Advocate Mikel Hettrick had arranged permission for the horses to be turned out onto several thousand acres of private range where other free-roaming horses inhabited the area. Lacy J. Dalton's Let 'Em Run Foundation agreed to be the buyer of record for the entire group of horses. Least Resistance Training Concepts handled the logistics, including transportation. Other allied groups including Nevada B Mustang Sanctuary and Santa Barbara based Wild Horses in Need also participated behind the scenes. Director Barbee was notified of the plan the week before the "sale" in hopes that the transaction would run seamlessly.
When the allies arrived at the sale they were in for a shock. On the very day before the sale, the group, Horse Power, sent a veterinarian to the facility and had the band's stallion, a magnificent pinto, gelded.
Everyone was stunned. Given this horse's color, conformation and size, everyone had hoped that he would provide some positive genetic influence on the greater population of horses in the area. There was no sensible rationale for gelding this horse given that it would have no impact whatsoever on the birth rate on this private range. Now that he has been gelded, he will likely lose his mares to the intact stallions in the area who will then breed the mares.
That travesty aside, and being the only party who came to purchase the horses, the allied advocates acquired the horses and released them where they were authorized by the landowner.
Releasing the horses.
The stallion leads his band up a horse trail.
In apparent response to public criticism, Horse Power posted the following "explanation" on their Facebook page.
HORSE POWER offered to Humanely Geld the Stallion in order to place him
in a good home.Most facilities have no set up for stallions. It Is the
choice of the new owner to protect the horses.If you contributed to the
Fund Raiser for theses horses , you should be informed of their location &
health on a regular basis(PICTURES)- Contact Let EM RUN Foundation
or the other entity listed in the fund raising
This "explanation" doesn't wash given that a formal commitment to take this entire group of horses and protect them from going to the livestock sale was tendered back on December 1st. How would gelding this horse in order to "place" him in a good home be relevant unless Horse Power doesn't believe that free-roaming horses that were removed from the range should be kept in their family units and allowed to live on privately managed rangelands and sanctuaries.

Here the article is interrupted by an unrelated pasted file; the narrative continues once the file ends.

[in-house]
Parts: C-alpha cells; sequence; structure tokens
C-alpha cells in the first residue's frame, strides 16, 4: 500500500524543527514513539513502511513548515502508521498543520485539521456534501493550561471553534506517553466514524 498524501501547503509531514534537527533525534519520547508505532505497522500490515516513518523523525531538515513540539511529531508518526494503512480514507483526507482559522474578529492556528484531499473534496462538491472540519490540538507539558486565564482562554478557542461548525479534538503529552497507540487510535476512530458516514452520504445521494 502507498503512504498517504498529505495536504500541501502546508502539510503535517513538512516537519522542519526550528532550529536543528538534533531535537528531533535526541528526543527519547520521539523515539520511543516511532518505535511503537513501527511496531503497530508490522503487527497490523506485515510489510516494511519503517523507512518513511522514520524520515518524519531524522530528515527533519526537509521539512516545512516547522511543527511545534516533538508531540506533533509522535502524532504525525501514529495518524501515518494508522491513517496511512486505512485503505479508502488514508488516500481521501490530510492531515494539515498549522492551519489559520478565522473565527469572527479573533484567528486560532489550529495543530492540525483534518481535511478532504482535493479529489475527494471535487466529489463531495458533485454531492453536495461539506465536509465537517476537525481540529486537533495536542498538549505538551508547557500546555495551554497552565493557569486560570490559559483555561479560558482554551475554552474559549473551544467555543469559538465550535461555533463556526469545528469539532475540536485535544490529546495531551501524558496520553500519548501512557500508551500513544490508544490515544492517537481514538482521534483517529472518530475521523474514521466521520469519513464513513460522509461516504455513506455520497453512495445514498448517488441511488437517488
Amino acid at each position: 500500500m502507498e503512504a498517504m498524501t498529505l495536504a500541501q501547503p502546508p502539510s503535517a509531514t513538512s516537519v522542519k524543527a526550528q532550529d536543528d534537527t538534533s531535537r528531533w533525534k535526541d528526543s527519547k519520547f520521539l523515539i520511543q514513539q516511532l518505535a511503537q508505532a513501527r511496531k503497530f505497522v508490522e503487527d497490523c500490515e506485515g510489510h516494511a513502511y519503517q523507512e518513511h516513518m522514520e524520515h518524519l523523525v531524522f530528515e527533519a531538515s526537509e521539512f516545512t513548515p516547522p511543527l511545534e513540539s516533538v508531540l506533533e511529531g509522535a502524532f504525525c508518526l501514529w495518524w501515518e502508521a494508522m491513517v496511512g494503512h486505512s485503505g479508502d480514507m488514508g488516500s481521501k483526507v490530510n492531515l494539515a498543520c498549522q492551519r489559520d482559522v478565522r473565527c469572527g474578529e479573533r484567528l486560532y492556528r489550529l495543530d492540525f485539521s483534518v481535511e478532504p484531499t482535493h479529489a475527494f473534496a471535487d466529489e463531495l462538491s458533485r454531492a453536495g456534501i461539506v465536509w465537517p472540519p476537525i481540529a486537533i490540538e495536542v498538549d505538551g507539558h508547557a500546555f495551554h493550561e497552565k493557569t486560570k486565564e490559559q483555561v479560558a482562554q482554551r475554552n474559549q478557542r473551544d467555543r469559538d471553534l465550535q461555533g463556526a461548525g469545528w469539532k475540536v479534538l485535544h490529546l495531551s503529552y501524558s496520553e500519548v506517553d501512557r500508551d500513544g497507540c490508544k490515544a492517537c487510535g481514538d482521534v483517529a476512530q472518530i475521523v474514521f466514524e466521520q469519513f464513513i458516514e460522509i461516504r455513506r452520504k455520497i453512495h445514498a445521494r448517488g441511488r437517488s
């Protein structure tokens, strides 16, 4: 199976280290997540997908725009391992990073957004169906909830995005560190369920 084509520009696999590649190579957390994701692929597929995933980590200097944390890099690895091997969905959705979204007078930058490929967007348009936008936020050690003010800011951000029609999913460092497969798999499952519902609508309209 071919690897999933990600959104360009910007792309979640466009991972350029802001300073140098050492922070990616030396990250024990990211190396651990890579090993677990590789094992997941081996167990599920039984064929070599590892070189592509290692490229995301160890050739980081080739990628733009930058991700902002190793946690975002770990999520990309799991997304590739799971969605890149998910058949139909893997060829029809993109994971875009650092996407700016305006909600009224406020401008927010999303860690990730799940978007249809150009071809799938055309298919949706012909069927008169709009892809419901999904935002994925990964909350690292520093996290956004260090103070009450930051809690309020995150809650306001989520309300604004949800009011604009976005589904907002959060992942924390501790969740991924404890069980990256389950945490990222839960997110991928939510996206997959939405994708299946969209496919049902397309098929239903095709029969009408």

Furthermore the allied horse groups, including Livesavers, Least Resistance Training Concepts, Wild Horses in Need, Let 'Em Run, Madeleine Pickens Wild Horse Sanctuary, Return to Freedom, Nevada B Ranch and others have taken in over 1,000 Nevada mustangs including BLM horses, Indian Nation horses, range estrays, Virginia Range horses and horses from local animal services agencies in the past year alone. Many have been placed on sanctuaries or in private care. Although frequent targets by individuals associated with Horsepower, the Allies do know what they are doing and have produced exceptional results.
Questions have been raised as to who gave Horse Power authority to geld a horse that was legally advertised as a stallion, and that was going to be purchased as a stallion. Horse Power's propensity to attack other groups has led others to speculate that this gelding was in reality a vindictive act, to the tragic detriment of this particular horse. If he doesn't succeed as a gelding, Horse Power's actions will result in his having to be permanently removed from the range.
The allied horse groups were glad to have helped achieve this positive resolution for the Mound House horses, however the groups still would like to return to a more sensible and orderly process provided through the cooperative agreement system.